Wednesday, February 28, 2024

Technology trends reshaping the future of logistics in Africa

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By Amadou Diallo


Over the past two years, the global logistics industry has been adversely affected by unprecedented supply chain disruptions, ranging from port closures to high freight costs, material and staff shortages, and geopolitical crises.

These challenges have exposed supply chain vulnerabilities and highlighted the need for built-in resilience and adaptability.

To succeed in the year ahead, logistics operators must use the tools and technologies available to anticipate and overcome sources of disruption, such as oil price fluctuations and geopolitical tensions. Here are the top five trends that the industry needs to be aware of:

The big data boom

The pandemic has demonstrated the vital importance of data and transparency to supply chains. A robust data system enables businesses to identify issues and disruptions quickly, take countermeasures, and create forecasts for the future.

Industry is embracing sensors, dashboards, and other data-collecting devices and technologies to harness structured and unstructured data streams to improve end-to-end supply chain visibility.

By collecting and utilising the right data, logistics companies can build and deploy optimised strategies along supply chain segments, gain greater visibility and improve service levels. Relatedly, big data analytics is expected to be the norm within five years.

Blockchain technology rising to prominence

According to Rand Merchant Bank (RMB), Intra-African trade could rise by up to 30% within the next five years due in part to digitisation and blockchain. Today, the logistics sector in Africa is still quite paper-heavy when it comes to documentation. By adopting digital alternatives for customs clearance and other processes, trade can be streamlined, lowering administrative costs and increasing efficiency.

As the African Continent Free Trade Agreement (AFCFTA) enables goods, capital, and information to flow freely and easily across borders, blockchain technology can also assist in alleviating many of the bottlenecks in global trade.

These include procurement, transportation management, track and trace, customs collaboration, and trade finance. Such benefits significantly reduce barriers to trading, providing a financial incentive to implement it sooner rather than later.

Continuing focus on sustainability

It’s estimated that supply chains generate around 60% of all carbon emissions globally and about 90% of a product’s emissions derive from its supply chains. As more customers demand sustainable products and services, transparency legislation comes into force, and countries pursue Net Zero by 2050, there is clear pressure for more sustainable supply chains.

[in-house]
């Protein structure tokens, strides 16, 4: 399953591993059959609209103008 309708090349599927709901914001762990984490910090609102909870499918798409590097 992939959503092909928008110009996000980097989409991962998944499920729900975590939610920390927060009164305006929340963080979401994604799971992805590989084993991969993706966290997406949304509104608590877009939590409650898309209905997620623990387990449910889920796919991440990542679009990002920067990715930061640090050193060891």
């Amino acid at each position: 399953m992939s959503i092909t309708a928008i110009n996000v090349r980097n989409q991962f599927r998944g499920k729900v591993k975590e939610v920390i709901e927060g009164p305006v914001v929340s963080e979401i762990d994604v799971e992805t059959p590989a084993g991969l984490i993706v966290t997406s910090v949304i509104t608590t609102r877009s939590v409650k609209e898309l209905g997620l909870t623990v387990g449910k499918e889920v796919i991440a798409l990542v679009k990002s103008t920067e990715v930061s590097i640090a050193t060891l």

To accomplish this, the logistics sector will need to embrace new technologies and approaches. We will see circularity emerge as a key trend in the year ahead. Currently, only 8.5% of society’s total material consumption is recycled or reused.

Logistics organisations will look to leverage opportunities in all supply chain segments to improve their sustainability effort with circularity principles, to meet customer expectations and ambitious sustainability targets.

Improved human-machine collaboration

It is still early days for robotics and automation in the African logistics sector. However, the technologies are already demonstrating their potential. We will likely witness a shift from all-human facilities to collaborative human-machine facilities in the next few years.

In South Africa, for example, we are looking at introducing additional technologies that are being trialled in other warehouses abroad, including robots to help employees lift heavy cargo and wearable eyeglasses that help employees automatically scan parcel barcodes simply by looking at them. In these future logistics warehouses, people and robots will work together to deliver speed and efficiency.

These collaborative robots will be critical to improving worker safety, productivity, and customer satisfaction. Machines won’t replace the human workforce but will complement them – especially in manual work and repetitive tasks. In turn, this is expected to make jobs safer and more focused on higher-value tasks. These roles are more attractive, encouraging more employees to join the workforce, which is a win-win for employers and employees.

Great potential in the years ahead

Various factors taper the economic growth opportunities for the African region, and the logistics industry has limited influence over several of them. However, the sector has enormous potential to catalyse economic growth if it takes steps today to future-proof its supply chains.

Amadou Diallo CEO of DHL Global Forwarding, Middle East and Africa

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